SITTING in the Guildhall yesterday, attending the Margaret Thatcher Conference on Liberty, I was struck by two thoughts. First, Thatcher was probably the only British Prime Minister who truly understood capitalism, not just as an engine of wealth creation and efficiency, but also as a moral force for good. But secondly, while the economic battle for capitalism was largely successful in the 1980s, the moral case wasn’t really fought. Now it is in danger of being lost.
Milton Friedman argued that economic efficiency and wealth creation were not the primary benefits of capitalism. He believed that the intellectual defence of the free market should focus on its moral superiority. But that message is crowded out and ridiculed today. The word capitalism itself is seen as emotive and pejorative, conjuring up all manner of negative images – whether Gordon Gekko screaming “greed is good”, or bank chief executives giving unrepentant interviews in the wake of the financial crisis.
Some of capitalism’s proponents haven’t helped either, by buying into the greed myth. Ayn Rand has sold 30m books, among them a collection of essays entitled The Virtue of Selfishness. Rand argued that capitalism and altruism are incompatible – a social Darwinian survival of the fittest.
So to Joe Public, the essence of capitalism is greed. But there’s a problem with this story. It’s a lie.
The patron saint of capitalism, Adam Smith, wrote about self-interest not selfishness. Indeed, he was at pains to distance himself from the work of Bernard Mandeville who, early in the eighteenth century, articulated the view that individual greed was good for society.
The essence of capitalism is not greed, but service – serving customers and markets through a process of voluntary exchange. If the players have too much market power, the process becomes less effective. But voluntary exchange, free entry and exit, competition, innovation, property rights and the rule of law are the essence of capitalism.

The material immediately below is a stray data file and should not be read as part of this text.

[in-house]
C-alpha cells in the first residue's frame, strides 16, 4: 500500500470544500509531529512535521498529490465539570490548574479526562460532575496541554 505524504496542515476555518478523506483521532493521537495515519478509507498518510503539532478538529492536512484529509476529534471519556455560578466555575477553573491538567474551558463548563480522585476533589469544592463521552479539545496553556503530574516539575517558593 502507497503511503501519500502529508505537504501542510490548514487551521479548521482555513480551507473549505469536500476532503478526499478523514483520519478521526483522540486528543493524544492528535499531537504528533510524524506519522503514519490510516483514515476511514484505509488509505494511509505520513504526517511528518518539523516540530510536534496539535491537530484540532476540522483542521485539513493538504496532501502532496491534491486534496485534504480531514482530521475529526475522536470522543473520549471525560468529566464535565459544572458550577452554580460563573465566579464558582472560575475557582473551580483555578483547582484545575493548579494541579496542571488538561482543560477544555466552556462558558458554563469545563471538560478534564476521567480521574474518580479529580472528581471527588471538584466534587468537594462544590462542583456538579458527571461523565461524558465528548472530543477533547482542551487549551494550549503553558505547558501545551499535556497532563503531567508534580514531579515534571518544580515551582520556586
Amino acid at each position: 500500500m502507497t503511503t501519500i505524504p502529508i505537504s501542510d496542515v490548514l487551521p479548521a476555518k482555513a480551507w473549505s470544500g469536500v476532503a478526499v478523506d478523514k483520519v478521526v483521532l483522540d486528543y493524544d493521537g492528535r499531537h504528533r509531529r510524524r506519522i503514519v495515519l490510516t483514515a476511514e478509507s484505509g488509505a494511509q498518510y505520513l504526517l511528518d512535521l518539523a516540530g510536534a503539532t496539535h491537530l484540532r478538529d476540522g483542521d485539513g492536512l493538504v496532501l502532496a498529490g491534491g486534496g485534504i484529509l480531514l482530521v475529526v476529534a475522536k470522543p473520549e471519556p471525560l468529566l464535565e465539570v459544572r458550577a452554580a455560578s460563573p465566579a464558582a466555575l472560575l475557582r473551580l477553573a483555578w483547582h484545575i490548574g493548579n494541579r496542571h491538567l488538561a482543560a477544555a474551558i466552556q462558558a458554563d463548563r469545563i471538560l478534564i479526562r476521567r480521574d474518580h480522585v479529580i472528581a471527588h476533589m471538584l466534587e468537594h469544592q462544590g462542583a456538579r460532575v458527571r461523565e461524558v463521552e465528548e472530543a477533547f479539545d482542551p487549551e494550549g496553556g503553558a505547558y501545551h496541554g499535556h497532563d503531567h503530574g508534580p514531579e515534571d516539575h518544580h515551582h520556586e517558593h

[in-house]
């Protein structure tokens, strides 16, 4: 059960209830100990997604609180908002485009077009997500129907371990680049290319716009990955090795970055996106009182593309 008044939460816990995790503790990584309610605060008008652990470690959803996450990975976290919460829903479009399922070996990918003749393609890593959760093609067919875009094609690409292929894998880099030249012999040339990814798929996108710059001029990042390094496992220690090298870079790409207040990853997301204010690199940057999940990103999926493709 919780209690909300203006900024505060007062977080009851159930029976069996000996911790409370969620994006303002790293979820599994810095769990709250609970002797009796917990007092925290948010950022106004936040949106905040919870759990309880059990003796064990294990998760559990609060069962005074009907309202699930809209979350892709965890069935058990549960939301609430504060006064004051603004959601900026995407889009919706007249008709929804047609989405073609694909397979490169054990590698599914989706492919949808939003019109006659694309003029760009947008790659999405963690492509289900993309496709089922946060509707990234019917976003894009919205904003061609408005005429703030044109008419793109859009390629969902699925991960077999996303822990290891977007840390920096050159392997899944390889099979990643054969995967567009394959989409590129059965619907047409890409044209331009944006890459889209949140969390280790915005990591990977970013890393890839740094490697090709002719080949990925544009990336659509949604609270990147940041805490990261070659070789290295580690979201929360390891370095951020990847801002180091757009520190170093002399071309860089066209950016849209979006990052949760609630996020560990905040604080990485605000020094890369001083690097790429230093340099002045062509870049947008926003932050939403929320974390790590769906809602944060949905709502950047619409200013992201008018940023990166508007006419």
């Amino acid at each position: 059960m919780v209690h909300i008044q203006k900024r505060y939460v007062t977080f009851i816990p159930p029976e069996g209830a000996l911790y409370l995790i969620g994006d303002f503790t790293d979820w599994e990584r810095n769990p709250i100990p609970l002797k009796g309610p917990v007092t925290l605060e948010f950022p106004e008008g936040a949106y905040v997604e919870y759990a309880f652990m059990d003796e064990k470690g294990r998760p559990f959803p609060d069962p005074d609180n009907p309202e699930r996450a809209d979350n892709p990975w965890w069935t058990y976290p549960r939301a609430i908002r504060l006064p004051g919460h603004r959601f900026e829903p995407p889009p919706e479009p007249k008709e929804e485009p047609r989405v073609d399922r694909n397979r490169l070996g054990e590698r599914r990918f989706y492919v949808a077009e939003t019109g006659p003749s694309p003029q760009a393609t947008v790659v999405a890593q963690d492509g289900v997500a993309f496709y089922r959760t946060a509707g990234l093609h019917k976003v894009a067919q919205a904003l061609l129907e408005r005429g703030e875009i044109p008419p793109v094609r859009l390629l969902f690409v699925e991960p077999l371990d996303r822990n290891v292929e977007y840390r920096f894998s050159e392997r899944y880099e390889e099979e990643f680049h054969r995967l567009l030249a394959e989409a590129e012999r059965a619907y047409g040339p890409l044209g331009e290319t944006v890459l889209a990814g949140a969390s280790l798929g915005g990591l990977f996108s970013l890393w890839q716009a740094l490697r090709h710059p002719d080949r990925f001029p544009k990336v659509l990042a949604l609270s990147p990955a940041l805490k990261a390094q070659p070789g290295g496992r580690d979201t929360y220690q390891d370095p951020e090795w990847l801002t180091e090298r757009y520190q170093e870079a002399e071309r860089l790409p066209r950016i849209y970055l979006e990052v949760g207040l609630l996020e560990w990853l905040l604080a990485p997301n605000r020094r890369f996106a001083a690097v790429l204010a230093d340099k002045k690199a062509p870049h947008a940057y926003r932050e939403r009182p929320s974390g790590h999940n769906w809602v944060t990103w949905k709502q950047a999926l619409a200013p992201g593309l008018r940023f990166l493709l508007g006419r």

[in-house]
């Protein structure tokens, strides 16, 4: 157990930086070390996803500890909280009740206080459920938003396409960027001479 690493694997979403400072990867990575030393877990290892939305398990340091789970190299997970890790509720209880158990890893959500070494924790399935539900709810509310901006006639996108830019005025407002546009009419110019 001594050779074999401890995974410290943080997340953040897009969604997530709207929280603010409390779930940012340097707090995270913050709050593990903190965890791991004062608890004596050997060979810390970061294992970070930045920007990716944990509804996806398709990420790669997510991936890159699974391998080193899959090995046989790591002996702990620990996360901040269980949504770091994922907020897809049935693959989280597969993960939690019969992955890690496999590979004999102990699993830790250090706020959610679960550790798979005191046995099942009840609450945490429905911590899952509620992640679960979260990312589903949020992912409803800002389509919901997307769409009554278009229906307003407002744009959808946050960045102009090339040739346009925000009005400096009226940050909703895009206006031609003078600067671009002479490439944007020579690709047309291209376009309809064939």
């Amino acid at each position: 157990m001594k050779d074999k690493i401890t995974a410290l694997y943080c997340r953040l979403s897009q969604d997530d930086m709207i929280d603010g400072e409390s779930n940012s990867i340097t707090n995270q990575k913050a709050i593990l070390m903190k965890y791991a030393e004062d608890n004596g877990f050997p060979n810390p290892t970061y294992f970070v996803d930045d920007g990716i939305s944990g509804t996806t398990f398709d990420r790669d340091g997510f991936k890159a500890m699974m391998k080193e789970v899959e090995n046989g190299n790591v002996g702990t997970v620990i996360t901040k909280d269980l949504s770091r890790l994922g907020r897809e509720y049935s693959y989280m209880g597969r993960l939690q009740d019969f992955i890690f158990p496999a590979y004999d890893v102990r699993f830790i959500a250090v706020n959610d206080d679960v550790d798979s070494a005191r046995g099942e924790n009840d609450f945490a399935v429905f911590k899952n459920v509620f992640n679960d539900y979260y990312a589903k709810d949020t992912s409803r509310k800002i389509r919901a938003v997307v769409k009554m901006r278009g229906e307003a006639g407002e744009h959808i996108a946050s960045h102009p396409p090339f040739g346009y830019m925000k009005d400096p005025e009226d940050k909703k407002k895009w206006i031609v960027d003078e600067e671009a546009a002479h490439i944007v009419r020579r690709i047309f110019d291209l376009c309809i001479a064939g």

The problem isn’t with the system, it’s with the people. When individuals don’t have the right values and a sense of responsibility, excess ensues. As Irving Kristol has argued, to the extent that western capitalism has abandoned its Judeo-Christian values, the system has become “uglier”.
Sorry to be blunt, but the best analogy is with sex. Play within the rules and responsibly and it’s great. Play away from home irresponsibly and there’ll be problems. Sex is not the issue, just as capitalism is not the issue. The issue is with responsibility and values. And just to drive the point home, you can drive a car responsibly or irresponsibly. But if you crash it, don’t blame the car.
Capitalism is the greatest system in history for wealth creation. Nothing comes close to it. The freedom and human flourishing it has provided is mesmerising – just look at the progress of humanity over the past two centuries. But capitalism is built on institutions, and those institutions are largely built on values such as honesty, freedom, responsibility and vitality. The attack on capitalism at present is both at the level of values and institutions. The pillars are crumbling.
Further, it’s not at all clear what else is on offer other than more statist solutions to state-created problems. There may be utopian dreams, but they’re a nonsense. As Martin Wolf has written: “Those who condemn the immorality of liberal capitalism do so in comparison to a society of saints that has never existed and never will”.
Our consumerist, materialist society does appear excessive, but remember that it emerges from the free expression of tastes and preferences you and I have chosen. If we don’t like it, we’re free to choose something else. That’s the whole point. We, personally, need to get a grip if we’re running around with unlimited wants that can never be fully satisfied.
For the producers and wealth creators, how do we get back to a spirit of vitality, innovation, wealth creation and human flourishing, so that free markets and free people can truly maximise their potential? It rests on values and institutions.
In my view, part of the institutional answer is to acquire a much “thicker” concept of economic liberty. Economic liberty needs to be seen as just as important as other natural rights – the maximum property rights (less taxation) consistent with a small but sensibly sized state. There’s an even stronger positive moral and economic message as well. Virtue requires freedom. More freedom requires less government. So less government can produce more wealth and virtue, building economic and social capital.
But make sure you take this away. Capitalism does not need greed, and it will only feed greed if you let it.
Graeme Leach is director of economics and prosperity studies at the Legatum Institute in London.